1. Make sure the property is clean and in good condition:
Property managers should inspect each unit for cleanliness and tidiness, making sure all surfaces are free of dust, dirt, grime, and debris. Furthermore, they should look out for any signs of mold or mildew as well as check that all windows, doors, walls, and floors are in good condition.
2. Check all electrical wiring for safety:
Property managers should check that all electrical outlets, switches, and fixtures are operating properly and without any signs of wear or damage. Furthermore, they should ensure that the circuits are correctly grounded and protected against overloads.
3. Inspect plumbing fixtures and drainage systems:
Property managers should check pipes, valves, drains, and other plumbing components for wear or corrosion as well as inspect toilets, sinks, baths, and showers for proper functionality. They should also look out for any leaks or blockages in the system.
4. Verify smoke alarm functionality and security features:
Property managers should test all smoke alarms to make sure they are in working order and check that all security features (e.g. locks, alarms, surveillance cameras) are in place and operational.
5. Assess stairways and handrails for compliance with safety standards:
Property managers should inspect stairways to ensure they meet the specified safety requirements. This includes checking that handrails are properly installed, steps are of equal size and height, and landings provide adequate support. Additionally, they should look out for any signs of wear or damage to these areas.
6. Evaluate floors, walls, ceilings, and roofs for damage or defects:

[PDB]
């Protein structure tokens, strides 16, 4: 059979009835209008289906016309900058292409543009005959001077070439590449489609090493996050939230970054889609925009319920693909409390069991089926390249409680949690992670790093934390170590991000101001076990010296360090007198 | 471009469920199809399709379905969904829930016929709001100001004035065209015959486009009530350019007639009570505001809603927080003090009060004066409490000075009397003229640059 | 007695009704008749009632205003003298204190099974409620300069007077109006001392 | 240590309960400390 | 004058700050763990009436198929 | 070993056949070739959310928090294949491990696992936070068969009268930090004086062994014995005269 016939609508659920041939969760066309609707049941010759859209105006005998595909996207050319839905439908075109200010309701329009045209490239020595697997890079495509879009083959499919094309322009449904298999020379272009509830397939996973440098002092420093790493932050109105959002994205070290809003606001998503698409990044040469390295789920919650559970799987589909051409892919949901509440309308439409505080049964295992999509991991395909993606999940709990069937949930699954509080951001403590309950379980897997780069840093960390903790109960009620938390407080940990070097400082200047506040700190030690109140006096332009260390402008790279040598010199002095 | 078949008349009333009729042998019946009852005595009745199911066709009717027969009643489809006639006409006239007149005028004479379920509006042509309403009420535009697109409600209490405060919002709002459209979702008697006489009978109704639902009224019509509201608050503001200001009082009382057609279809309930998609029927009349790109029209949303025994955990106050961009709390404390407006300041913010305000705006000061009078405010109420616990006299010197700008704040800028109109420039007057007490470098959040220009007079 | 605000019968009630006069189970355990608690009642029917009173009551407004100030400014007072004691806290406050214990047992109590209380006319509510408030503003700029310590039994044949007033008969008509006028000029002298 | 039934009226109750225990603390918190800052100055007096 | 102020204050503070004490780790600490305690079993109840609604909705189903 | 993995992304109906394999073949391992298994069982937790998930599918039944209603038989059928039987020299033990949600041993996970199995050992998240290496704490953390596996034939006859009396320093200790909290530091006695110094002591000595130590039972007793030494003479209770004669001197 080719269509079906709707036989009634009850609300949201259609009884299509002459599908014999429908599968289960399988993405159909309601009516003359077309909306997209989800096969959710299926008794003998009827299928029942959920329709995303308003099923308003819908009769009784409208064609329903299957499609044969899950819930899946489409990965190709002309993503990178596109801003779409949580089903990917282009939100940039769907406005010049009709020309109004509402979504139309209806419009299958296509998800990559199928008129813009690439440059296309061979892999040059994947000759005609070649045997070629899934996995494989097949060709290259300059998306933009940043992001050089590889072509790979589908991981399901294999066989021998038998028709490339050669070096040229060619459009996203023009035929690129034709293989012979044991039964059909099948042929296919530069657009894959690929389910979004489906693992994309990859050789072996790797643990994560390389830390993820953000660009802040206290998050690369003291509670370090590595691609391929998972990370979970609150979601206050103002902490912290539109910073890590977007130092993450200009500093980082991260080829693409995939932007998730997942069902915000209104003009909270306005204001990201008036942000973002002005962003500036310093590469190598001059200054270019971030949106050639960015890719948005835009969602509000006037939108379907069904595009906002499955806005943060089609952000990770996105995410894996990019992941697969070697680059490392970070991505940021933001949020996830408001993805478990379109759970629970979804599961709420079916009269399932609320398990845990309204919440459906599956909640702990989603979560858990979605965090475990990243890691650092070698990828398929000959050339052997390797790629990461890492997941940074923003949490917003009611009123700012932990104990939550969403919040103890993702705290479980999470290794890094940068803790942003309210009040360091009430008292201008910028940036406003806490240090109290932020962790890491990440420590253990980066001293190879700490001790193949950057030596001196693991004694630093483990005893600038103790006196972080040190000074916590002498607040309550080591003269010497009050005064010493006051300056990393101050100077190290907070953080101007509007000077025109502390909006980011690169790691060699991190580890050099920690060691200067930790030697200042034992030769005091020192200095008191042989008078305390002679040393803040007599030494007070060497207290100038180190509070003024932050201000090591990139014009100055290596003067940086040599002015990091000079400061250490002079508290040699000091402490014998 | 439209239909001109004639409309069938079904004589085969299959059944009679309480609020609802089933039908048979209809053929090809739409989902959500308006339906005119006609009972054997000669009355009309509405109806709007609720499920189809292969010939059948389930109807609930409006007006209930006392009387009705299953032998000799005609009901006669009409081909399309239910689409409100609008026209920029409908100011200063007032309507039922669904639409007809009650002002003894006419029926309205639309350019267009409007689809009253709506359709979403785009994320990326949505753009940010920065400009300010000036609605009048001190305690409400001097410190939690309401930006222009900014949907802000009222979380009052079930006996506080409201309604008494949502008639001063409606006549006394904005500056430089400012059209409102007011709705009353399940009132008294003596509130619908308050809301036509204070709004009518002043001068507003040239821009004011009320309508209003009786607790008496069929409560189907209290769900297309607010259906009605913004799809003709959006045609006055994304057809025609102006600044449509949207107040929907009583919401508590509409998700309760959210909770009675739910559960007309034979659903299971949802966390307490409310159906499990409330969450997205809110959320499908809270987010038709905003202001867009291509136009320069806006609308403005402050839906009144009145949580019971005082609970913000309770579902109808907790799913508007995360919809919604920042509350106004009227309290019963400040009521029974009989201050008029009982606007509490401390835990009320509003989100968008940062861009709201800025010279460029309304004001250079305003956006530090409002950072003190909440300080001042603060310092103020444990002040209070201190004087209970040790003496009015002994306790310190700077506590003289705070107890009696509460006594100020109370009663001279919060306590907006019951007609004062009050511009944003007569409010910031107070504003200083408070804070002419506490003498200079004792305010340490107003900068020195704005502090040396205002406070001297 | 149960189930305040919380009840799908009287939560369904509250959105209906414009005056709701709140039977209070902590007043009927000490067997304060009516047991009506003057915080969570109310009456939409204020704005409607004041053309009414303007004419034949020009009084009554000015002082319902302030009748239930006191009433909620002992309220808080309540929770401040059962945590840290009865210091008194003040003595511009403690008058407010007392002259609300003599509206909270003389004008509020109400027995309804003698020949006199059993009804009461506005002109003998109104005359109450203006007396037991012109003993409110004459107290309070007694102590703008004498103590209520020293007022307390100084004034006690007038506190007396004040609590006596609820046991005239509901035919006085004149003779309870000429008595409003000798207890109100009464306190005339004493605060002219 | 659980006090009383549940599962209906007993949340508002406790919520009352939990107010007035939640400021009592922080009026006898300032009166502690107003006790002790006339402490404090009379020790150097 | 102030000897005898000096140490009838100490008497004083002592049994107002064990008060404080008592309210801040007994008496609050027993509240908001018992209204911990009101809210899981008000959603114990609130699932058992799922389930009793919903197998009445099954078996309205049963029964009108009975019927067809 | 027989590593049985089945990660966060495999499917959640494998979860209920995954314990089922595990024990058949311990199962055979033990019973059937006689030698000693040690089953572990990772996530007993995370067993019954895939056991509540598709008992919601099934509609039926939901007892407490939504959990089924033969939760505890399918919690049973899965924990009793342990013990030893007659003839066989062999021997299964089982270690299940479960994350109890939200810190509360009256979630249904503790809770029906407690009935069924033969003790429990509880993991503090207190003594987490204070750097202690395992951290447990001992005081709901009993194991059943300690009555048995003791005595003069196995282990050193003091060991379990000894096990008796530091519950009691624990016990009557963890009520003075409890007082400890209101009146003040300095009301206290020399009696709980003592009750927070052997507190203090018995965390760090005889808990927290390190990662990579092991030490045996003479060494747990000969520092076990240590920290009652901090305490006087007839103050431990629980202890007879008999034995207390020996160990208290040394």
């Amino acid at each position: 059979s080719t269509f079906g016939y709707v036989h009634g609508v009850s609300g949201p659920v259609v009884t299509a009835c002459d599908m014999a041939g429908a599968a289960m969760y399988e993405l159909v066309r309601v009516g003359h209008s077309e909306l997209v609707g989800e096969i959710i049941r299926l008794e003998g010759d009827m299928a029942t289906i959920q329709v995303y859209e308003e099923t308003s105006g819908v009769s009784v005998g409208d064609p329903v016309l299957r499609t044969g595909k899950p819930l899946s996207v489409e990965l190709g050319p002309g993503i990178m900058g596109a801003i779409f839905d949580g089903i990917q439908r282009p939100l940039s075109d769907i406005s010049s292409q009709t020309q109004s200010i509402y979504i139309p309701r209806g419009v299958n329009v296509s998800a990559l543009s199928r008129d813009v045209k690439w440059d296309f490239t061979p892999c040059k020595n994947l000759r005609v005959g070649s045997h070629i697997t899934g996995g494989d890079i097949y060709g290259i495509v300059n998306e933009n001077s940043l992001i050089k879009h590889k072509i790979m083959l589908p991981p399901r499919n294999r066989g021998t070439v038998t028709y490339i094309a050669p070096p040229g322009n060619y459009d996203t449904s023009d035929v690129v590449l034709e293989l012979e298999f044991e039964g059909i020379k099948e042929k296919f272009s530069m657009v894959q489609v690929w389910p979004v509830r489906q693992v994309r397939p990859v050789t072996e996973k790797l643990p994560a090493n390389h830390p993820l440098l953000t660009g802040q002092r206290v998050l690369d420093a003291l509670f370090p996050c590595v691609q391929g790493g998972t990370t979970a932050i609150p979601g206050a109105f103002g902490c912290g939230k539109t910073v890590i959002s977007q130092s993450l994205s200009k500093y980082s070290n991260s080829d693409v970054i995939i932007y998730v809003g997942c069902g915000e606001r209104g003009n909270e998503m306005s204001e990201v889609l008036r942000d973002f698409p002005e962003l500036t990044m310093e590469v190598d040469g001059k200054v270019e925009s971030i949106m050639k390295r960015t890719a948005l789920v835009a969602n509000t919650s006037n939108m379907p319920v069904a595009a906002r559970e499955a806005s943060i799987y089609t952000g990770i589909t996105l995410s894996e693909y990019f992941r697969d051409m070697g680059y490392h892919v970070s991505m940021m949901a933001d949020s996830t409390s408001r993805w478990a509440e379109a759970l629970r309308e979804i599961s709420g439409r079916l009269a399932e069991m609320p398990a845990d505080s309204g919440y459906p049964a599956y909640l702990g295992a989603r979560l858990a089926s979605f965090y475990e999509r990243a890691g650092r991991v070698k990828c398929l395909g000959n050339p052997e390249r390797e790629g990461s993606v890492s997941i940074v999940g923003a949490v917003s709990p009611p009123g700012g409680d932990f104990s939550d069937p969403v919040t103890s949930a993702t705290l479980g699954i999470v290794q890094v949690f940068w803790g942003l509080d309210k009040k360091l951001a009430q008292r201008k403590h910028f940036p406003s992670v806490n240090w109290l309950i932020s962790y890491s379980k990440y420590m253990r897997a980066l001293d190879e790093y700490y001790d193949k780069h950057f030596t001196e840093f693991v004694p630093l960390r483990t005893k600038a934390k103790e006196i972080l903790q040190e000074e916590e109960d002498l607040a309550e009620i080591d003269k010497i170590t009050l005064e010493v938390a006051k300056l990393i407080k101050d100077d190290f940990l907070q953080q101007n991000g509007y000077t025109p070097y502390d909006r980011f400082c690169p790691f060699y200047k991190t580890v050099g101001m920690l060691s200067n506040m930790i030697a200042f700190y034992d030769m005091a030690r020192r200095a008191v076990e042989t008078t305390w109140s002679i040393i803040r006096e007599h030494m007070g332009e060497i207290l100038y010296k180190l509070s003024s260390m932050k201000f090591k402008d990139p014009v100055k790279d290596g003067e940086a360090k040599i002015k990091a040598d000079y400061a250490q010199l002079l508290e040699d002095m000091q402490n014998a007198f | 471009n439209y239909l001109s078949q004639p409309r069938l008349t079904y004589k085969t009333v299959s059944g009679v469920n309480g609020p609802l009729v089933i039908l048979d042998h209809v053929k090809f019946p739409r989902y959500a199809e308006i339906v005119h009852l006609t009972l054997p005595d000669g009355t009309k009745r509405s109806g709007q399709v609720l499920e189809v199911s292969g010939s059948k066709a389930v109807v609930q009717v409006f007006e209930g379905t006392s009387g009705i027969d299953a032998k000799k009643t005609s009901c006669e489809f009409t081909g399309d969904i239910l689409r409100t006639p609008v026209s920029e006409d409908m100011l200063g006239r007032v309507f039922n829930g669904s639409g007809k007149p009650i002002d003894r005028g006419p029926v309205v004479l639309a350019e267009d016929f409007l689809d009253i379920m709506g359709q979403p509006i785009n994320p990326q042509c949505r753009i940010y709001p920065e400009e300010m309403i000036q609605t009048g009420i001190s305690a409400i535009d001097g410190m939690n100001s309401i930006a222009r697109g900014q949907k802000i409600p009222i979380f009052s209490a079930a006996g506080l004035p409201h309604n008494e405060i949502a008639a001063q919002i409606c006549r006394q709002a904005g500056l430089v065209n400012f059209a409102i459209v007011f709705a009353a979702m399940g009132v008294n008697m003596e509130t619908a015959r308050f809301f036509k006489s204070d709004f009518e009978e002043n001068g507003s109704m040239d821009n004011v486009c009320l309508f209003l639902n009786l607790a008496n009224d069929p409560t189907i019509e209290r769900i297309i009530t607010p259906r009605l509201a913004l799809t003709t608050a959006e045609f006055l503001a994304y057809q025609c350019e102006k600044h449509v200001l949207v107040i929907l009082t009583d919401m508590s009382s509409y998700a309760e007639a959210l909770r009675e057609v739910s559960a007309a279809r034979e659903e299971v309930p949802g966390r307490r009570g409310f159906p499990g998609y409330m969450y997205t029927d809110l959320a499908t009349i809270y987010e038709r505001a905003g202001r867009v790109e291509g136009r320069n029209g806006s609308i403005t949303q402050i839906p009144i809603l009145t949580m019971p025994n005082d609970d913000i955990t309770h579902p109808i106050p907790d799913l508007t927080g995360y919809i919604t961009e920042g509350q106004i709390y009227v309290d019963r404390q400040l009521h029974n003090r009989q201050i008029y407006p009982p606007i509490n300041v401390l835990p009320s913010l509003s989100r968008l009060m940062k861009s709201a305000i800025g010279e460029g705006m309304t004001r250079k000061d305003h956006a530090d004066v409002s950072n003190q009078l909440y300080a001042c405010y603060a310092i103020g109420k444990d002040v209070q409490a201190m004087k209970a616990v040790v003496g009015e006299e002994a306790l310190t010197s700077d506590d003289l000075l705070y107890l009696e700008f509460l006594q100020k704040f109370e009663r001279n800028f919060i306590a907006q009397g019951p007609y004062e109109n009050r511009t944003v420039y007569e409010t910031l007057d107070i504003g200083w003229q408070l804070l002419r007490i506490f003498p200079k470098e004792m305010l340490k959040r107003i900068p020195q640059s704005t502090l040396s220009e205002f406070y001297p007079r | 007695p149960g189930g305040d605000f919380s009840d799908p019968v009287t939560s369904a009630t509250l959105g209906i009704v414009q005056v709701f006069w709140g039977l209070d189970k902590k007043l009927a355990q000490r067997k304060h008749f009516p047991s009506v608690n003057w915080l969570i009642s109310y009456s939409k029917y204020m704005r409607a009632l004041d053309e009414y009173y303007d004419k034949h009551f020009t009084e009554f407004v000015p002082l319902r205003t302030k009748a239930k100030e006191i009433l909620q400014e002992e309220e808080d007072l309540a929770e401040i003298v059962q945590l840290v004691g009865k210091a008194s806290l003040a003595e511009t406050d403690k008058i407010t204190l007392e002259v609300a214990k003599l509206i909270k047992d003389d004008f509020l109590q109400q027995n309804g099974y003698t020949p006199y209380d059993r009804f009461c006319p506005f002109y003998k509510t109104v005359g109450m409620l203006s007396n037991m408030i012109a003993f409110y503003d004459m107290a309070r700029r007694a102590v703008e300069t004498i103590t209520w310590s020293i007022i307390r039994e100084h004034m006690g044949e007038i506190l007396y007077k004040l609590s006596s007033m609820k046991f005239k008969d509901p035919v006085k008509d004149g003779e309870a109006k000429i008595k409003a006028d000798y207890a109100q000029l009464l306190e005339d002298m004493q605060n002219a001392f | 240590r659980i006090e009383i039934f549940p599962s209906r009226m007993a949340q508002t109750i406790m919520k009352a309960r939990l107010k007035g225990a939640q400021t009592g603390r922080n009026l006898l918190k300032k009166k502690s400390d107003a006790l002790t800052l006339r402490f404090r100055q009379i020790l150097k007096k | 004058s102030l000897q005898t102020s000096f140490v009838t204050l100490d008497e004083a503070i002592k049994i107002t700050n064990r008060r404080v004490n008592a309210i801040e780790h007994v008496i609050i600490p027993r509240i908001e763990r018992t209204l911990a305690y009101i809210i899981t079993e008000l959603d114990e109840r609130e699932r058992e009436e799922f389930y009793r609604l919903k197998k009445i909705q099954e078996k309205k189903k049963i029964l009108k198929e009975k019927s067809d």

Property managers should inspect all surfaces within the unit for any signs of cracking, bulging, sagging, or water damage. They should also check for any signs of insect infestations or mold growth.
7. Inspect heating and cooling systems for proper function:
Property managers should ensure that all heating and cooling units are functioning properly, with no signs of wear or damage. Additionally, they should inspect the ventilation system to make sure there is adequate airflow throughout the unit.
8. Check trash cans and recycling centers for compliance with regulations:
Property managers should check trash cans and recycling centers to make sure they meet local regulations regarding size, cleanliness, and safety. Furthermore, they should look out for any pests or rodents around these areas as this can be a sign of poor sanitation.
9. Verify that pest control measures are in place and effective:
Property managers should inspect the property for any signs of pests or rodents. They should also check that pest control measures (e.g. baiting, trapping, sealing off entry points) are in place and are regularly maintained by a professional pest control company.
10. Inspect emergency exit plans to ensure they meet regulatory requirements:
Property managers should verify that emergency exit plans have been properly created, documented, and implemented according to state or federal regulations. Furthermore, they should make sure all exits are clearly marked and illuminated in case of an emergency evacuation situation.